Disney Enterprises (search) may have to sell its trademarks in South Africa to pay for damages if a poor family wins a lawsuit claiming it lost millions in royalties from the hit song "The Lion Sleeps Tonight." (search

Solomon Linda search

Lawyers for Linda's family obtained a court order in July attaching more than 240 trademarks registered here to their $1.6 million lawsuit in order to establish local jurisdiction.

The trademarks, which include well-known images such as Mickey Mouse and Donald Duck, could be sold locally to pay Linda's heirs if they win their lawsuit, according to Tuesday's ruling.

Linda's three surviving daughters and 10 grandchildren, living in poverty in the Johannesburg township of Soweto, have received only a one-time payment of $15,000, according to their lawyers.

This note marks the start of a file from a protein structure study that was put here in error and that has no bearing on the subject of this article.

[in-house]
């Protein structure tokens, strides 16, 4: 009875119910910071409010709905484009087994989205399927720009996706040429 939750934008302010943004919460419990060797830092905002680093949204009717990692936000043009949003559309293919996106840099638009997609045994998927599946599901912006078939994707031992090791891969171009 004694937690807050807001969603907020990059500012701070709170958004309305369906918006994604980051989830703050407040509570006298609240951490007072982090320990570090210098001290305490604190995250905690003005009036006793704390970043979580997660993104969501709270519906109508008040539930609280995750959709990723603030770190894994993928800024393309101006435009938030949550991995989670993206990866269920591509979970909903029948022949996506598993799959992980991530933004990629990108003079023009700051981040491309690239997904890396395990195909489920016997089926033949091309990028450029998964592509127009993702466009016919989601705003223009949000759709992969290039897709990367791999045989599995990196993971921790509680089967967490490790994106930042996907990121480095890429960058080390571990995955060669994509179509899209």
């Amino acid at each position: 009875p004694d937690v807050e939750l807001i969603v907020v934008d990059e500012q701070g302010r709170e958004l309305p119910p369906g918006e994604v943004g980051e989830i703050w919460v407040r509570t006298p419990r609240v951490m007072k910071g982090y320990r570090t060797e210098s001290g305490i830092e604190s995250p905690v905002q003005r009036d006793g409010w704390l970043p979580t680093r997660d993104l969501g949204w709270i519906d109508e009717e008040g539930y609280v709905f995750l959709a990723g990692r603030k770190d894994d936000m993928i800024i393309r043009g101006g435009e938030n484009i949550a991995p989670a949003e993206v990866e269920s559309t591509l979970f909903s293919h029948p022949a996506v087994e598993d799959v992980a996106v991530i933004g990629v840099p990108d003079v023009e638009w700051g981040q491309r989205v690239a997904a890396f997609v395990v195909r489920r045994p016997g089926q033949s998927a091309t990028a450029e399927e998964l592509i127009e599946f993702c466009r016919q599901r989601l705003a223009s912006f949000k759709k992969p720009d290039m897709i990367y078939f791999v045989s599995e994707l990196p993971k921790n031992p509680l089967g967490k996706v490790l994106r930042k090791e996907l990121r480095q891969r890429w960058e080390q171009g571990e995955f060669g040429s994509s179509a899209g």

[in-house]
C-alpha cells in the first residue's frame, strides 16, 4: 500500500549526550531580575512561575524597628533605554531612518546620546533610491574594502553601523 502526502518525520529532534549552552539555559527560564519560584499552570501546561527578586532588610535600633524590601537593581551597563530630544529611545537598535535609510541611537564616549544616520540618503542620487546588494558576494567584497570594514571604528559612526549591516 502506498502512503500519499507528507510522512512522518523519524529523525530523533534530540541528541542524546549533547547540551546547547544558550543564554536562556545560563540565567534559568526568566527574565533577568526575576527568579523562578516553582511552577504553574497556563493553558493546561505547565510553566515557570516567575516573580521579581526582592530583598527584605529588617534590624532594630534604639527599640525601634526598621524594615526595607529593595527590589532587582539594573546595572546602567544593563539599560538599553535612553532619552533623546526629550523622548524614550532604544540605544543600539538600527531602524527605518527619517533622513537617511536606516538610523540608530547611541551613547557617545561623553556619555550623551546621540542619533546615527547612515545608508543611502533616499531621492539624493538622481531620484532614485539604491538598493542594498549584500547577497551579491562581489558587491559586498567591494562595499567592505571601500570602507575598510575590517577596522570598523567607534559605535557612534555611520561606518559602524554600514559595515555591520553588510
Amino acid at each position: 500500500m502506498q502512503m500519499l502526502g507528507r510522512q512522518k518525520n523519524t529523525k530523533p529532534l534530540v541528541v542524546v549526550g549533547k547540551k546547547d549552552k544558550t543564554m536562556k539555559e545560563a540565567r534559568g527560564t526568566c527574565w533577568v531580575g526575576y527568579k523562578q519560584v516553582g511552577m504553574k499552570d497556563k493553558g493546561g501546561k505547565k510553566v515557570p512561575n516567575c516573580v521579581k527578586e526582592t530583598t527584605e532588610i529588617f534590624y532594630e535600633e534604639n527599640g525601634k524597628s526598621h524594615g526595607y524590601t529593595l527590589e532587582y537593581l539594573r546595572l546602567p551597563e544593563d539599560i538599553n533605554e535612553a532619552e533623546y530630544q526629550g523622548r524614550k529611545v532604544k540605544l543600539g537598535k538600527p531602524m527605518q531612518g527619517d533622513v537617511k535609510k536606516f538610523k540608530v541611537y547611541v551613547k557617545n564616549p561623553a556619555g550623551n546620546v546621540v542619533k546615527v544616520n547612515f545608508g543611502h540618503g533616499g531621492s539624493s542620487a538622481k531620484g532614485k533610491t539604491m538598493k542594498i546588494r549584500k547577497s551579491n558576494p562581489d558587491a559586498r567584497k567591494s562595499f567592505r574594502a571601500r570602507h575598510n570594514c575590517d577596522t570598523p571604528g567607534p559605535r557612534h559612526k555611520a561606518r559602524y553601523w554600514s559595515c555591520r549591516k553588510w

"It means that Mickey Mouse is still in captivity," said Adri Malan, spokesman for the family's legal team.

Joyce Lorigan, a London-based spokeswoman for Disney, said the judgment Tuesday was disappointing, but had no impact on the substance of the dispute.

"The real issue in this lawsuit is whether Linda's estate or Abilene Music Publishing — who bought the rights to the song from Linda's wife — owns the copyright to `The Lion Sleeps Tonight,'" Lorigan said in a statement.

The action is based on laws in Commonwealth nations at the time the song was first recorded. Under these provisions, the rights to a song revert to the composer's heirs 25 years after his death.

No court date has been set.

Linda died penniless in 1962, having sold the rights to his original song to the South African company Abilene Music Publishing. It went on to generate an estimated $15 million in royalties after it was adapted by other artists, including the American songwriter George Weiss, whose version is featured in "The Lion King."

The song has been covered by at least 150 artists, including The Tokens, George Michael, Miriam Makeba and The Spinners.